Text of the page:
“The new  regulation will provide us with the tools needed in order to prevent the  importation into the country of antiquities that were stolen or plundered in  other countries, thus enabling us to thwart the international cycle of robbery  and trade in stolen archeological artifacts,” he said.

Well, okay, but where have they been for the past 34 years, since Israel’s antiquities laws went into effect in 1978? The kind of monitoring and regulation they now anticipate imposing seem like pretty basic elements of any kind of effective enforcement, at least to me. And, again, antiquities coming into the country from overseas surely represent no more than the tip of the iceberg, maybe the tip of the tip (and those coming in from the Occupied Territories may be the iceberg!). And here’s an underlying question which I think deserves ongoing scrutiny (and I don’t claim to have the answer): Does a “legal” antiquities trade like Israel’s serve as a means of control over looting and trafficking — or is it part of the problem?

By the way, this seems to be another case where the IAA coyly held onto a story — the seizures reported here were made months ago — in order to make a holiday tie-in, in this case with Passover, which begins Friday evening. Admittedly, despite myself, I found the thematic connection irresistible:

During the Exodus — the real one — the remains of Joseph, who had served as a high official in the court of Pharaoh, were carried out of  Egypt to be buried — 40-plus years later, as it turned out — at Shechem (follow the chain: Gen 50:25, Ex 13:19, Josh 24:32 and Heb 11:22). Final thought question: Would Joseph’s bones (or mummy?) have been transported in their original coffin, perhaps very much like one of these?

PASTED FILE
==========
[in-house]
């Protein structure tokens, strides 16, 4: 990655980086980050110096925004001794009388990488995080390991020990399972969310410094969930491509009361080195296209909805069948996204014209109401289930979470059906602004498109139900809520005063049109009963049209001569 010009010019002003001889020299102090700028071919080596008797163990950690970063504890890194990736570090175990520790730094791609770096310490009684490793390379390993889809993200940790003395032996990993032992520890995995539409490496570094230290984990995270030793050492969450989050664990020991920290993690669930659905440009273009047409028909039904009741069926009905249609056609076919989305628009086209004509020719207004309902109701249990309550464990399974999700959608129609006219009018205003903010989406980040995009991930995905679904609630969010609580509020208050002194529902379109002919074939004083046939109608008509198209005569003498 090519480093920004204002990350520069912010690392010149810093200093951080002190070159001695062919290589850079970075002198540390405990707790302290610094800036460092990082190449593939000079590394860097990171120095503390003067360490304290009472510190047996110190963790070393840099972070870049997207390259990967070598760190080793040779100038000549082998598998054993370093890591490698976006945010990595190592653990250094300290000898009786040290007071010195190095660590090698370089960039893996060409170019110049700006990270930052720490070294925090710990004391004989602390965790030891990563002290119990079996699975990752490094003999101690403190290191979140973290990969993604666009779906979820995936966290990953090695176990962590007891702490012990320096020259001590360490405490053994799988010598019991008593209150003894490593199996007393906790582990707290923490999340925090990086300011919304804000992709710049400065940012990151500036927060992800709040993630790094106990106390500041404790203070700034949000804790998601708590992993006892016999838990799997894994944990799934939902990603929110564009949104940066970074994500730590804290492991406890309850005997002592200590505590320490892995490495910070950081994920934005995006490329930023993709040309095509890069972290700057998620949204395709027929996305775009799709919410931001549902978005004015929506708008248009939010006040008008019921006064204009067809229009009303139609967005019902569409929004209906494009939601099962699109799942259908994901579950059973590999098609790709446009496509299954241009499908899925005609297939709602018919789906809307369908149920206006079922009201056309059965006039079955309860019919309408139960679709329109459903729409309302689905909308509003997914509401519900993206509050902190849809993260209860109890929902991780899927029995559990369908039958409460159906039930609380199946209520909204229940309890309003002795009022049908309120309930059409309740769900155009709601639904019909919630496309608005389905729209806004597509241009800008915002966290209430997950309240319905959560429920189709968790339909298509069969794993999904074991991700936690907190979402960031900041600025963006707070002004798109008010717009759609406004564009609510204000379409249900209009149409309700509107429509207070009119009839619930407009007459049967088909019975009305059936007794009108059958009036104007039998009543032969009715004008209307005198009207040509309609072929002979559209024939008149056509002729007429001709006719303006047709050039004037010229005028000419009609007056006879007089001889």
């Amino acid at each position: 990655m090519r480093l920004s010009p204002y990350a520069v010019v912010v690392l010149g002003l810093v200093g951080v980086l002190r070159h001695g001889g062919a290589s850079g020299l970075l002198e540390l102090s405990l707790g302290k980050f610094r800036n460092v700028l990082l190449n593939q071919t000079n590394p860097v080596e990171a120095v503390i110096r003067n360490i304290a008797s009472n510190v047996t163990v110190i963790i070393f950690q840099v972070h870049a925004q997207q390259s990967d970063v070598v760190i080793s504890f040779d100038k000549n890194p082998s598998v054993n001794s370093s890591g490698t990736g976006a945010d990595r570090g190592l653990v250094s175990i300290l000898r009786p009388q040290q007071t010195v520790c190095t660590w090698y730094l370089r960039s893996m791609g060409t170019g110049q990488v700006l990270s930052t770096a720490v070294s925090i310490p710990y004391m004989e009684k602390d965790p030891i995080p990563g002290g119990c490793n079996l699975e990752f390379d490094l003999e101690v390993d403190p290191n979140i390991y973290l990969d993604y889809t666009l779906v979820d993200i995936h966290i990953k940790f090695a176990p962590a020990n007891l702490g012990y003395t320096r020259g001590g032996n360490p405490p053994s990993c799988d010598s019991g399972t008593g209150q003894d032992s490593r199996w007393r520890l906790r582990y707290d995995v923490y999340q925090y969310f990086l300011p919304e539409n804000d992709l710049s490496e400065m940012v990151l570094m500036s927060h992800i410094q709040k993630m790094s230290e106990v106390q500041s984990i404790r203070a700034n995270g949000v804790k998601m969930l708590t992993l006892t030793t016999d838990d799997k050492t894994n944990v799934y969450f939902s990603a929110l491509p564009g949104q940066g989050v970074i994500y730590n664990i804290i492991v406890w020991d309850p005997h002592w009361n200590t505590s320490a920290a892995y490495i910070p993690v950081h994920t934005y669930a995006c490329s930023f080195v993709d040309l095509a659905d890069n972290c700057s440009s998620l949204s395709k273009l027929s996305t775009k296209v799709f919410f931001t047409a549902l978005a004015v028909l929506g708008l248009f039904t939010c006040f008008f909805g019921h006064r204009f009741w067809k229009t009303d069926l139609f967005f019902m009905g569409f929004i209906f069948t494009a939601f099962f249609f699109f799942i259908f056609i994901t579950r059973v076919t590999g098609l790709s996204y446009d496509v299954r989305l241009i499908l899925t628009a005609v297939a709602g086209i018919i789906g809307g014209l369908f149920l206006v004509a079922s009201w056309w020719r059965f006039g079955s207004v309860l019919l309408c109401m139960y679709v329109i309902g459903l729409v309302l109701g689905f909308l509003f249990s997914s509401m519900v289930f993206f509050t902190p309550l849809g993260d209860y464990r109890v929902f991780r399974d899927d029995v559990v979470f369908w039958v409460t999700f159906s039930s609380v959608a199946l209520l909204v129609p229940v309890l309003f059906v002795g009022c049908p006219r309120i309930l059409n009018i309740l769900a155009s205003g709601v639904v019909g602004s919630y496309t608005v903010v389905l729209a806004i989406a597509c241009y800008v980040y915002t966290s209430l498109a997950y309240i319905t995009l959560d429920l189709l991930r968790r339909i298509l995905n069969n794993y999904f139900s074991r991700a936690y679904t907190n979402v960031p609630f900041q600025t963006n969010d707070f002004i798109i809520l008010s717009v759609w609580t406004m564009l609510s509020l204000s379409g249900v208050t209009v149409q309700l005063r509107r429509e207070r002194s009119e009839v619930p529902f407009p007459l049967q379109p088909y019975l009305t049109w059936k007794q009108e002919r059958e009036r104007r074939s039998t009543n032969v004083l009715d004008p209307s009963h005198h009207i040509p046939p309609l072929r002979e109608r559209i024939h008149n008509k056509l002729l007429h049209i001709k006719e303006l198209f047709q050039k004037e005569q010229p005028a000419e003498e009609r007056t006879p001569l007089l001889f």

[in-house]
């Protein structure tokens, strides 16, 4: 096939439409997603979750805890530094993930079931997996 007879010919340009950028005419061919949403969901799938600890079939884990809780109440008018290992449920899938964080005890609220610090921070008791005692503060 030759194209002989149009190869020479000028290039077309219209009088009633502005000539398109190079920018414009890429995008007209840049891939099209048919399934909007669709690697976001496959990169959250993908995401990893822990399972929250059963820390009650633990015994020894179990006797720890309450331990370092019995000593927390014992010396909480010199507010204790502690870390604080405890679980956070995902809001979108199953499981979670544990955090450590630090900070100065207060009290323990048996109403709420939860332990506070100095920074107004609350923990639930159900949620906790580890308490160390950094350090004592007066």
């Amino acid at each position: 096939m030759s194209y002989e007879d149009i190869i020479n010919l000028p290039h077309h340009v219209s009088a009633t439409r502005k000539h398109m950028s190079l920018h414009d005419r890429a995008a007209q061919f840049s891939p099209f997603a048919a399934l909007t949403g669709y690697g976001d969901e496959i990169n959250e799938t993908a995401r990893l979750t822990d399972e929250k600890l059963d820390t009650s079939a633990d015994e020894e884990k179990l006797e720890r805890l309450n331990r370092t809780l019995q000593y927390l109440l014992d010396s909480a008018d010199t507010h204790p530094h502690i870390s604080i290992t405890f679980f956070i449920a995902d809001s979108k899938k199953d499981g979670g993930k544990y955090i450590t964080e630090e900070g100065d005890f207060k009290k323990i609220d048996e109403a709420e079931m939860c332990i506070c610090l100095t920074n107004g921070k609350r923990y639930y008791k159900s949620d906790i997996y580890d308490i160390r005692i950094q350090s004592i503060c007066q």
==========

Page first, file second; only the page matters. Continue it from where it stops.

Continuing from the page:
UPDATE / 07 APR 2012:  On the topic of the “legal” antiquities trade and the looting of antiquities, here is a very interesting web posting that tends to confirm some of what I have suggested above. It is by a US-based academic, Dr. Morag Kersel, who has done  research on how the system really operates. The comments following the post are important as well since, among other things, they point to yet other resources. Dr. Kersel observes that Israel’s 1978 antiquities law specifies what can be legally sold by collectors or  licensed dealers: shop inventories that existed in 1978, and any object from a private or museum collection that was acquired before 1978 — and that’s about it. That was 34 years ago. Everyone who believes that those categories represent the items sitting out there on dealer’s shelves, raise your hand… Right.

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4 Responses to An Exodus from Egypt: IAA nabs ancient coffin lids in Jerusalem antiquities shops

  1. G.M. Grena says:

    When the forgery trial began, the IAA announced that their investigation led them to the “tip of the iceberg”: an organized group of forgery artists. You repeat the same terminology above. Now that the iceberg has melted, & we see that the figurative “iceberg tip” amounted to a few drops of water (i.e., the minor charges on which Golan was convicted), please consider discarding the hyperboles, as they only weaken your otherwise valid points.

    • Tom Powers says: